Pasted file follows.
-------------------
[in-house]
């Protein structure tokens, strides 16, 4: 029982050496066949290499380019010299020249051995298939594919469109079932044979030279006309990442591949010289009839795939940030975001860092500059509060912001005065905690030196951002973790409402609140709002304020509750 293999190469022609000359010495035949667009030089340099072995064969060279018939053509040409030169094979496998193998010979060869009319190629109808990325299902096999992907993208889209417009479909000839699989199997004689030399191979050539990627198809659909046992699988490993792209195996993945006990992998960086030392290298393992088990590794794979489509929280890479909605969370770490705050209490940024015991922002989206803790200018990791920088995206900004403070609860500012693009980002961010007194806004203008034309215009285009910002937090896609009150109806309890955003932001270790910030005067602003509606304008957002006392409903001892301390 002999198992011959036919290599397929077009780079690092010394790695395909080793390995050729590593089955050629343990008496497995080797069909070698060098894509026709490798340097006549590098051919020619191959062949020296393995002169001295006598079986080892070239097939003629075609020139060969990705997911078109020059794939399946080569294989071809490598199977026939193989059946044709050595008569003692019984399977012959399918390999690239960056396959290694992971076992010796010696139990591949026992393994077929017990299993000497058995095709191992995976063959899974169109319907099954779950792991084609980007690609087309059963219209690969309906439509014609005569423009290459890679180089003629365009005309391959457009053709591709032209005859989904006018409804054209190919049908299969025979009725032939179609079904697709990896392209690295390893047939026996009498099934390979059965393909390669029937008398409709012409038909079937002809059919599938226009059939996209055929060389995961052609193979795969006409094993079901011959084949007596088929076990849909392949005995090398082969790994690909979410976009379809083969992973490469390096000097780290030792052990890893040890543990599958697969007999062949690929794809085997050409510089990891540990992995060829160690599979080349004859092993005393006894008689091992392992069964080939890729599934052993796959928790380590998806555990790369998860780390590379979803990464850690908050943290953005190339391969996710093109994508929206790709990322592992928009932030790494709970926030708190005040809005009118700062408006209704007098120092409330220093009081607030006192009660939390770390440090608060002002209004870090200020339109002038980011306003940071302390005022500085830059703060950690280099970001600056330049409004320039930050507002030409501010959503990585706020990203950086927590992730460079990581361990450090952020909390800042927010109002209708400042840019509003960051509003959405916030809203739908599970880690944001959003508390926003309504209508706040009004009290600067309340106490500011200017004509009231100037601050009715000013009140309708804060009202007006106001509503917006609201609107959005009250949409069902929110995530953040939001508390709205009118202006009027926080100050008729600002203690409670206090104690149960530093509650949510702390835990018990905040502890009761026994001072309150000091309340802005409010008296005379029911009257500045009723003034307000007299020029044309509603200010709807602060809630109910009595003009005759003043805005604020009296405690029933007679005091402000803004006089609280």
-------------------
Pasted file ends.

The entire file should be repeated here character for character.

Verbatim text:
[in-house]
């Protein structure tokens, strides 16, 4: 029982050496066949290499380019010299020249051995298939594919469109079932044979030279006309990442591949010289009839795939940030975001860092500059509060912001005065905690030196951002973790409402609140709002304020509750 293999190469022609000359010495035949667009030089340099072995064969060279018939053509040409030169094979496998193998010979060869009319190629109808990325299902096999992907993208889209417009479909000839699989199997004689030399191979050539990627198809659909046992699988490993792209195996993945006990992998960086030392290298393992088990590794794979489509929280890479909605969370770490705050209490940024015991922002989206803790200018990791920088995206900004403070609860500012693009980002961010007194806004203008034309215009285009910002937090896609009150109806309890955003932001270790910030005067602003509606304008957002006392409903001892301390 002999198992011959036919290599397929077009780079690092010394790695395909080793390995050729590593089955050629343990008496497995080797069909070698060098894509026709490798340097006549590098051919020619191959062949020296393995002169001295006598079986080892070239097939003629075609020139060969990705997911078109020059794939399946080569294989071809490598199977026939193989059946044709050595008569003692019984399977012959399918390999690239960056396959290694992971076992010796010696139990591949026992393994077929017990299993000497058995095709191992995976063959899974169109319907099954779950792991084609980007690609087309059963219209690969309906439509014609005569423009290459890679180089003629365009005309391959457009053709591709032209005859989904006018409804054209190919049908299969025979009725032939179609079904697709990896392209690295390893047939026996009498099934390979059965393909390669029937008398409709012409038909079937002809059919599938226009059939996209055929060389995961052609193979795969006409094993079901011959084949007596088929076990849909392949005995090398082969790994690909979410976009379809083969992973490469390096000097780290030792052990890893040890543990599958697969007999062949690929794809085997050409510089990891540990992995060829160690599979080349004859092993005393006894008689091992392992069964080939890729599934052993796959928790380590998806555990790369998860780390590379979803990464850690908050943290953005190339391969996710093109994508929206790709990322592992928009932030790494709970926030708190005040809005009118700062408006209704007098120092409330220093009081607030006192009660939390770390440090608060002002209004870090200020339109002038980011306003940071302390005022500085830059703060950690280099970001600056330049409004320039930050507002030409501010959503990585706020990203950086927590992730460079990581361990450090952020909390800042927010109002209708400042840019509003960051509003959405916030809203739908599970880690944001959003508390926003309504209508706040009004009290600067309340106490500011200017004509009231100037601050009715000013009140309708804060009202007006106001509503917006609201609107959005009250949409069902929110995530953040939001508390709205009118202006009027926080100050008729600002203690409670206090104690149960530093509650949510702390835990018990905040502890009761026994001072309150000091309340802005409010008296005379029911009257500045009723003034307000007299020029044309509603200010709807602060809630109910009595003009005759003043805005604020009296405690029933007679005091402000803004006089609280």